Overall transportation costs were addressed as well. Among the proposals, charging a $10 a month fee for bus service seemed to be the most popular as it would raise an estimated $50,000 for the district (students qualifying for free or reduced lunches would be exempt from the fee). Bus service would be cut for elementary school students living within a mile from the school, 1.5 miles for all other students. Eliminating transportation for high school student tutors (working with younger students in other schools) would save an estimated $28,000 in transportation and staffing costs.
Other changes would directly affect curriculum in the district. Scrambling to certify an online school (classes through the Internet for special needs students), the program would bring an additional $54,000 in funding. With science standards about to shift statewide, DeVoti said the district would be able to save $100,000 by not purchasing text books — the current editions of science books not meeting the new standards. Not renewing software licenses, pursuing server upgrades and other cost-cutting measures would save about $110,000 from the district’s technology budget.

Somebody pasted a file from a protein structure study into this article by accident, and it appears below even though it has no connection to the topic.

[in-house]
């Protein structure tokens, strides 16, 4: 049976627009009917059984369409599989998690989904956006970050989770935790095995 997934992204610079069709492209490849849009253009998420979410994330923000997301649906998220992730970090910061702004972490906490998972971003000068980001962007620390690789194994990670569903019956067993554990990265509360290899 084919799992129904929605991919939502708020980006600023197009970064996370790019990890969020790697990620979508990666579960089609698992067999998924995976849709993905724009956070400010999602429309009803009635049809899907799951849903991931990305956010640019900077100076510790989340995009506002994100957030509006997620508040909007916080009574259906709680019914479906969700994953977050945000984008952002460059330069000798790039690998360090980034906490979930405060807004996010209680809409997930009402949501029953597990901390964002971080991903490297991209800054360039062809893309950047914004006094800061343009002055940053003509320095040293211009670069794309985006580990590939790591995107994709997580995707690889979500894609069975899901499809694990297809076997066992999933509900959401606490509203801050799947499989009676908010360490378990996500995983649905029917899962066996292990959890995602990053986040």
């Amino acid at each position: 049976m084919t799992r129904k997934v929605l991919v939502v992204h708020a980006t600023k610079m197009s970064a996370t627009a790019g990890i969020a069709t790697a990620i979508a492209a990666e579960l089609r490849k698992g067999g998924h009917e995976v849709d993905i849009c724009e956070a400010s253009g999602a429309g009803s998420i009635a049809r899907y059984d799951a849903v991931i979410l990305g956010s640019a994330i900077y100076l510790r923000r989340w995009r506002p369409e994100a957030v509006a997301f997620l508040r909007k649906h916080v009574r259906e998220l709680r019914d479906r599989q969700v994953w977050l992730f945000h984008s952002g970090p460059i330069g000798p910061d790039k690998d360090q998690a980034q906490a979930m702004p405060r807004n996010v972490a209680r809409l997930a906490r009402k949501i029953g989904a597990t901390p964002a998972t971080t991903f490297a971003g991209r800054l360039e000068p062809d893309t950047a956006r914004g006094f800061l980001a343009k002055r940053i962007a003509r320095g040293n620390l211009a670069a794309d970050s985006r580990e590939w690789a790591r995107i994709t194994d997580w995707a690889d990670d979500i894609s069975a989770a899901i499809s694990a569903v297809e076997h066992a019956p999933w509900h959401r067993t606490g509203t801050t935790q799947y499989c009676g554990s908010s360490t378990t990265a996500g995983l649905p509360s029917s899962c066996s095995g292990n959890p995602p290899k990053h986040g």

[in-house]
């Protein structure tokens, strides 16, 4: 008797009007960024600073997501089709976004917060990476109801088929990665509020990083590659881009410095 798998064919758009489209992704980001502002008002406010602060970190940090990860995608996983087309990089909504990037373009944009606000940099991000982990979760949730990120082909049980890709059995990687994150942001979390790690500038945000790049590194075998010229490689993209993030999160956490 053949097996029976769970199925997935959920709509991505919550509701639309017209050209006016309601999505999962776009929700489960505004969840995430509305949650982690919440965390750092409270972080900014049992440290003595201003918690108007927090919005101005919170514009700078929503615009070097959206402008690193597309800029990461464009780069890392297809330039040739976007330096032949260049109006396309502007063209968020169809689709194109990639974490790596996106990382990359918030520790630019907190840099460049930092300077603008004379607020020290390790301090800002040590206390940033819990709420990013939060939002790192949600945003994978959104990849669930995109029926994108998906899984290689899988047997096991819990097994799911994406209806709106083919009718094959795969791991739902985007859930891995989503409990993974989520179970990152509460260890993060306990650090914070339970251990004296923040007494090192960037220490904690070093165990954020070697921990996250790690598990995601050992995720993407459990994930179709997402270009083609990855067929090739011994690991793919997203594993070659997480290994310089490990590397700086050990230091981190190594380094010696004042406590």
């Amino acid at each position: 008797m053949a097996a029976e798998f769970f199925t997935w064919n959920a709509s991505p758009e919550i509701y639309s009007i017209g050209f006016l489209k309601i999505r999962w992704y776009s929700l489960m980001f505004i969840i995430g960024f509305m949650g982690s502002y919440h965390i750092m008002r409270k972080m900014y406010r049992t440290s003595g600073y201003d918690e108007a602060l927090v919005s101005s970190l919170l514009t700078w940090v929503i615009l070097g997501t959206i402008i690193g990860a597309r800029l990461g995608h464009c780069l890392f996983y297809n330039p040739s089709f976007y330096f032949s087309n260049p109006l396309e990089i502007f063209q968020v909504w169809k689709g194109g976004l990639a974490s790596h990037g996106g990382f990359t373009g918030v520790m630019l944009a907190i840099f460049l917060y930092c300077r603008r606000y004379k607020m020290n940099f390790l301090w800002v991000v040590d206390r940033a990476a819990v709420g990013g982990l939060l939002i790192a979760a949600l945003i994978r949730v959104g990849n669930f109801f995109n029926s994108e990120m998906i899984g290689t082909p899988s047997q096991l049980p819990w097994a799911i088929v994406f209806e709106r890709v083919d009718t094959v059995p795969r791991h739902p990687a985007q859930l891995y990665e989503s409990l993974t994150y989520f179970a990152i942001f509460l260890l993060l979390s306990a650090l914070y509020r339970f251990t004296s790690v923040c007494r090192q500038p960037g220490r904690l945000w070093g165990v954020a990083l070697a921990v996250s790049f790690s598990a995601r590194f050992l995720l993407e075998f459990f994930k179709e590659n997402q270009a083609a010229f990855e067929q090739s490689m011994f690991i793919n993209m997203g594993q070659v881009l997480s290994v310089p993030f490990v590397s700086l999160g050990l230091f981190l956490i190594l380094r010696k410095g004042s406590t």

Finally, about $200,000 from a capital reserve transfer would, according to DeVoti, make up for the difference not accounted for in spending cuts or proposed revenue-gaining measures.
With dozens of measures addressed at the work session — some amounting to tens of thousands of dollars, others saving just a few thousand —?the district will have a long laundry list of items to consider next Thursday, March 25, when it meets to approve its budget.
Noticeably absent from Tuesday’s work session were local parents, with only a handful in attendance. Although the board played to a packed room during a previous work session last month, those parents chose to stay away from Tuesday’s meeting. With a four-day school week and a proposal to close the intermediate school off the table (at least for next year), other details apparently have not been items of concern for local parents.
Nonetheless, local parents and residents can view proposed suggestions and spending reductions on the district’s Web site at www.mypagosaschools.com, then clicking on the “2010-2011 Budget Reductions” link.
The board will meet again in the junior high school library at 5 p.m. Thursday, March 25, to make a final decision on the budget.